We have all read the headlines that seem too good to be true, like “Eating Chocolate Helps You Lose Weight!” and “Scientists Say That Being Forgetful Is Actually A Sign You Are Unusually Intelligent.” But, what if they are actually true and how can you find out? Join Dr. Travis Kent and Dr. Amy N. Hicks from the Jackson Laboratory at the Jesup Memorial Library on Thursday, Oct. 12 at 7 p.m. as they talk about how to understand the headlines you see in the media. You can also bring a recent scientific article to put to the test during the talk.
It can often be difficult to separate truth from fiction when reading scientific coverage in the news, with contradictory headlines coming out almost every day. Because scientific discoveries can have broad impacts on the environment, technology and human health, it has become increasingly important to become a savvy scientific news consumers. This program is designed to be an interactive experience that will give you the tools to critically and easily analyze what you read about science coverage in the media.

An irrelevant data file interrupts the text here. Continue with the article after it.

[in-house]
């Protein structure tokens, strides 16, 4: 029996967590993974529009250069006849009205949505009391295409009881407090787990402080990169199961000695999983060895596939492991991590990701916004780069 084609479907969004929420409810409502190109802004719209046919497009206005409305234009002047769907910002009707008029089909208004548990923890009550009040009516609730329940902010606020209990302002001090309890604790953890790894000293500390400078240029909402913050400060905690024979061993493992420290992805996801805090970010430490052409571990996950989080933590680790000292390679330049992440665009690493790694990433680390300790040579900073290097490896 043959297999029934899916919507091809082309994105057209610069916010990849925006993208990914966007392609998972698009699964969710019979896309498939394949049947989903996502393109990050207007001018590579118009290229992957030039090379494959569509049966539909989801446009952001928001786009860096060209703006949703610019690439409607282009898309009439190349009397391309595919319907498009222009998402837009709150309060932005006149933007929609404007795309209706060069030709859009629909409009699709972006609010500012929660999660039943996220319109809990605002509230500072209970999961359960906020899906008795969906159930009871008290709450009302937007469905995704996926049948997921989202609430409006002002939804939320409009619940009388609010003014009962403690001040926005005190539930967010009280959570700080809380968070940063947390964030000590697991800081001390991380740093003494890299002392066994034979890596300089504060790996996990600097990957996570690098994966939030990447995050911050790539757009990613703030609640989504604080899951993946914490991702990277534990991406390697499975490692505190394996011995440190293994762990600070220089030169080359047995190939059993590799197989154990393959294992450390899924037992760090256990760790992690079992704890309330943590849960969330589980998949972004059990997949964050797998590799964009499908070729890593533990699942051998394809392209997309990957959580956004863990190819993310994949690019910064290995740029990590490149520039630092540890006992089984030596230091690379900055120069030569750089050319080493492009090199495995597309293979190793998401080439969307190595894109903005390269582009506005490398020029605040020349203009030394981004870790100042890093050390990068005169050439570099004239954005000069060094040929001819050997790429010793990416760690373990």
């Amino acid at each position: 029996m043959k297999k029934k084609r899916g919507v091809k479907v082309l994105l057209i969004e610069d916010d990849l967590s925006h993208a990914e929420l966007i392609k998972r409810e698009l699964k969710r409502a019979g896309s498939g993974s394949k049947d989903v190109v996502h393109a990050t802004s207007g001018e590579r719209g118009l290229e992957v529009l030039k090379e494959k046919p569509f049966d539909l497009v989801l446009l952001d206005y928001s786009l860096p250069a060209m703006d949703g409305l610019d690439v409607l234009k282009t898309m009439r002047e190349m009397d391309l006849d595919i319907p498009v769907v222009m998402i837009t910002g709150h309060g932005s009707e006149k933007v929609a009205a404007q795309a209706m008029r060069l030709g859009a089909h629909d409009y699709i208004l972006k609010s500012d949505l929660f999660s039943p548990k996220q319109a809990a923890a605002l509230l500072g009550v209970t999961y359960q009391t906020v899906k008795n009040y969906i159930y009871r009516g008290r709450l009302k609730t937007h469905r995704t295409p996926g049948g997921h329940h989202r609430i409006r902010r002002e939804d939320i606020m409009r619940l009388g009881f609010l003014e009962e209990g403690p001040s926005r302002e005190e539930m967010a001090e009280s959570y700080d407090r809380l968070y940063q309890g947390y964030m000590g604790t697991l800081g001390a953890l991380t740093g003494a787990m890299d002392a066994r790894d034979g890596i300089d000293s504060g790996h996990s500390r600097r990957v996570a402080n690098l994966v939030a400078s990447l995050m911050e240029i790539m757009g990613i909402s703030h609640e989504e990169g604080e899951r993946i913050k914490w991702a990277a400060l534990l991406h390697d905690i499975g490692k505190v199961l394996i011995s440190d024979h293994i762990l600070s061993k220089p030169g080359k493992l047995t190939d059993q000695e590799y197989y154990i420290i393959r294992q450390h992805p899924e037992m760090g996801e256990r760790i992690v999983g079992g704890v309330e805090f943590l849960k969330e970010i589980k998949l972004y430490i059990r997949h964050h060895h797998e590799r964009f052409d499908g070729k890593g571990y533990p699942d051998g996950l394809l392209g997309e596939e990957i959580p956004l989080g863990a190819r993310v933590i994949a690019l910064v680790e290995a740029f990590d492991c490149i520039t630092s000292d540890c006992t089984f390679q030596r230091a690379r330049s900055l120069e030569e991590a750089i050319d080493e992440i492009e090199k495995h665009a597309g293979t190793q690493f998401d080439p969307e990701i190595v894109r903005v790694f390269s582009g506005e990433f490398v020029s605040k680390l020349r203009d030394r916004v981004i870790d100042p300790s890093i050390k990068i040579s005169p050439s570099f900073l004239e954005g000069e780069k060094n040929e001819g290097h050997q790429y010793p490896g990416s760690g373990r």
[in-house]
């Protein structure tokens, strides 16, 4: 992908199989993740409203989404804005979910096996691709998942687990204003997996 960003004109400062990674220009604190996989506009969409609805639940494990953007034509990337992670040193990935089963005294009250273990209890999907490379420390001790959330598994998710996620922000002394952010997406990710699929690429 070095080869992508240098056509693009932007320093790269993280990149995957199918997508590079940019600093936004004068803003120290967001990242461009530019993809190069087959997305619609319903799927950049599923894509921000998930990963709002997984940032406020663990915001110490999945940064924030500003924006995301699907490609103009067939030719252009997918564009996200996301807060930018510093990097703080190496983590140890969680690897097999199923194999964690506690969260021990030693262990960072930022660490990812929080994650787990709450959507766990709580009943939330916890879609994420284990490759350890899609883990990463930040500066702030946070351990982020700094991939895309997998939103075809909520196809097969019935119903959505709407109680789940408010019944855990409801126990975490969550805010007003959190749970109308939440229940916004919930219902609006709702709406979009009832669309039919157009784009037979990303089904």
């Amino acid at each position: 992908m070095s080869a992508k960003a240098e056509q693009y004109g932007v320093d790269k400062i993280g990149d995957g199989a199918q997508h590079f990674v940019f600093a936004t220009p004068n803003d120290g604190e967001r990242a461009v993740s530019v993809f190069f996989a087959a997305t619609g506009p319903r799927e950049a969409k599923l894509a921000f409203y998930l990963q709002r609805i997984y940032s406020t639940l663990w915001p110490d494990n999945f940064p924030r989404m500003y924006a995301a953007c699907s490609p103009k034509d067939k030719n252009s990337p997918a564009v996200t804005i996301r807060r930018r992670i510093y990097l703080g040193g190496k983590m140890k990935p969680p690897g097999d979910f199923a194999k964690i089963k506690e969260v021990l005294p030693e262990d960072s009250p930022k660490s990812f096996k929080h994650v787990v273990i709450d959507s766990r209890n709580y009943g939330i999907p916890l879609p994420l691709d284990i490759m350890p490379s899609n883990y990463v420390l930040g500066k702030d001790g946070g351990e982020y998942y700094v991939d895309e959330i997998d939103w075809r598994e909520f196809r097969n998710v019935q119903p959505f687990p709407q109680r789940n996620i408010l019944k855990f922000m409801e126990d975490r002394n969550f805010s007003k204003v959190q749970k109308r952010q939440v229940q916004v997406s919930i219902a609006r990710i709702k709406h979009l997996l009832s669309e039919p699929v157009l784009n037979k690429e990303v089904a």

Dr. Kent is a Postdoctoral Associate studying the role of testosterone signaling on male fertility in the laboratory of Dr. Mary Ann Handel. Originally from Boise, ID, He earned both his B.S. and Ph.D. at Washington State University, studying the role of vitamin A regulation on male fertility. While passionate about science, he has developed a keen interest in both science policy and science outreach. Dr. Hicks is currently a Postdoctoral working on neuromuscular diseases within the laboratory of Dr. Greg Cox. She earned her undergraduate degree at The University of Maine, Orono and worked as a technician at Penn State Medical School before earning her PhD from Wake Forest School of Medicine. While science is her first love, she also has a lot of interest in both education and scientific communication.
For more information on the talk, contact the Jesup at 207-288-4245 or email@example.com.